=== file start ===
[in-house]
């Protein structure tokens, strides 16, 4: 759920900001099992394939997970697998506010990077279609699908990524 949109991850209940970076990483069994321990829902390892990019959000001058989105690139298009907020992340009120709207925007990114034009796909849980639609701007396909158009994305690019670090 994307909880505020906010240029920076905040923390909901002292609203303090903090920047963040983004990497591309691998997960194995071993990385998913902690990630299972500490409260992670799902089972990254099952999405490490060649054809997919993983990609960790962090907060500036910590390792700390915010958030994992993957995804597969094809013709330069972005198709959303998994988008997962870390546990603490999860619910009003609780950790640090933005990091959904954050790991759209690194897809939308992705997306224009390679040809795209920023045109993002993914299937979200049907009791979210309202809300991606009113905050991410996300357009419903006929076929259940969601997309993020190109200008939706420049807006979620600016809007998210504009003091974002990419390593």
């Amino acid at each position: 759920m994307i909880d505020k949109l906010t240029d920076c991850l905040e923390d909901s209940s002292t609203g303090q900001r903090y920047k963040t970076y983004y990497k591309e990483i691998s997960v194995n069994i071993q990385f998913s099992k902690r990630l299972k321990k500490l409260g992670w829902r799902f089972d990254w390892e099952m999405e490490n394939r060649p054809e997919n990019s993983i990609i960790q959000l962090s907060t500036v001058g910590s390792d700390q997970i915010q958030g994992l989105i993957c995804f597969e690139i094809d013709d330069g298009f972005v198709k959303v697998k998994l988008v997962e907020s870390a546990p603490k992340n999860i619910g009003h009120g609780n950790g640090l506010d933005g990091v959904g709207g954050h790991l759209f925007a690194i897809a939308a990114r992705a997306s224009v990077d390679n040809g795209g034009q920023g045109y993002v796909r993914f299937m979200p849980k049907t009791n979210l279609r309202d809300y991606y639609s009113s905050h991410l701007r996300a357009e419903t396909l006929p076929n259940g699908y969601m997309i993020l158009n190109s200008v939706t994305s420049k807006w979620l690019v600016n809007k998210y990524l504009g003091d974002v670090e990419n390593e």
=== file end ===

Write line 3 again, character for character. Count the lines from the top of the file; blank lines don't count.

């Amino acid at each position: 759920m994307i909880d505020k949109l906010t240029d920076c991850l905040e923390d909901s209940s002292t609203g303090q900001r903090y920047k963040t970076y983004y990497k591309e990483i691998s997960v194995n069994i071993q990385f998913s099992k902690r990630l299972k321990k500490l409260g992670w829902r799902f089972d990254w390892e099952m999405e490490n394939r060649p054809e997919n990019s993983i990609i960790q959000l962090s907060t500036v001058g910590s390792d700390q997970i915010q958030g994992l989105i993957c995804f597969e690139i094809d013709d330069g298009f972005v198709k959303v697998k998994l988008v997962e907020s870390a546990p603490k992340n999860i619910g009003h009120g609780n950790g640090l506010d933005g990091v959904g709207g954050h790991l759209f925007a690194i897809a939308a990114r992705a997306s224009v990077d390679n040809g795209g034009q920023g045109y993002v796909r993914f299937m979200p849980k049907t009791n979210l279609r309202d809300y991606y639609s009113s905050h991410l701007r996300a357009e419903t396909l006929p076929n259940g699908y969601m997309i993020l158009n190109s200008v939706t994305s420049k807006w979620l690019v600016n809007k998210y990524l504009g003091d974002v670090e990419n390593e």